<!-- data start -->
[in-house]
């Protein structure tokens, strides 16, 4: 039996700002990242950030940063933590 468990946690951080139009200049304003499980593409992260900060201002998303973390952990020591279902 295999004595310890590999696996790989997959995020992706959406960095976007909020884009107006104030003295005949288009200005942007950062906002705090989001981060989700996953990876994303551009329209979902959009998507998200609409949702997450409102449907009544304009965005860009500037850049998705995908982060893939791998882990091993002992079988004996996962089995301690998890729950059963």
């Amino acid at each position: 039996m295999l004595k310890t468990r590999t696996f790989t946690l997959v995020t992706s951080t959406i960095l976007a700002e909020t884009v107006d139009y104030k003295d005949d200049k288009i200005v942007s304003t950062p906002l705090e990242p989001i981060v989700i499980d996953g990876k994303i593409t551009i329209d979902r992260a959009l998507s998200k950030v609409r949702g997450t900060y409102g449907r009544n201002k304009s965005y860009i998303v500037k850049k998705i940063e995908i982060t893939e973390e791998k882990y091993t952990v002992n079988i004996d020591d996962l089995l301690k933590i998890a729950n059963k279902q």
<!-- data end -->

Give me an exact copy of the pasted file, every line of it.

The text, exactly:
[in-house]
């Protein structure tokens, strides 16, 4: 039996700002990242950030940063933590 468990946690951080139009200049304003499980593409992260900060201002998303973390952990020591279902 295999004595310890590999696996790989997959995020992706959406960095976007909020884009107006104030003295005949288009200005942007950062906002705090989001981060989700996953990876994303551009329209979902959009998507998200609409949702997450409102449907009544304009965005860009500037850049998705995908982060893939791998882990091993002992079988004996996962089995301690998890729950059963």
């Amino acid at each position: 039996m295999l004595k310890t468990r590999t696996f790989t946690l997959v995020t992706s951080t959406i960095l976007a700002e909020t884009v107006d139009y104030k003295d005949d200049k288009i200005v942007s304003t950062p906002l705090e990242p989001i981060v989700i499980d996953g990876k994303i593409t551009i329209d979902r992260a959009l998507s998200k950030v609409r949702g997450t900060y409102g449907r009544n201002k304009s965005y860009i998303v500037k850049k998705i940063e995908i982060t893939e973390e791998k882990y091993t952990v002992n079988i004996d020591d996962l089995l301690k933590i998890a729950n059963k279902q």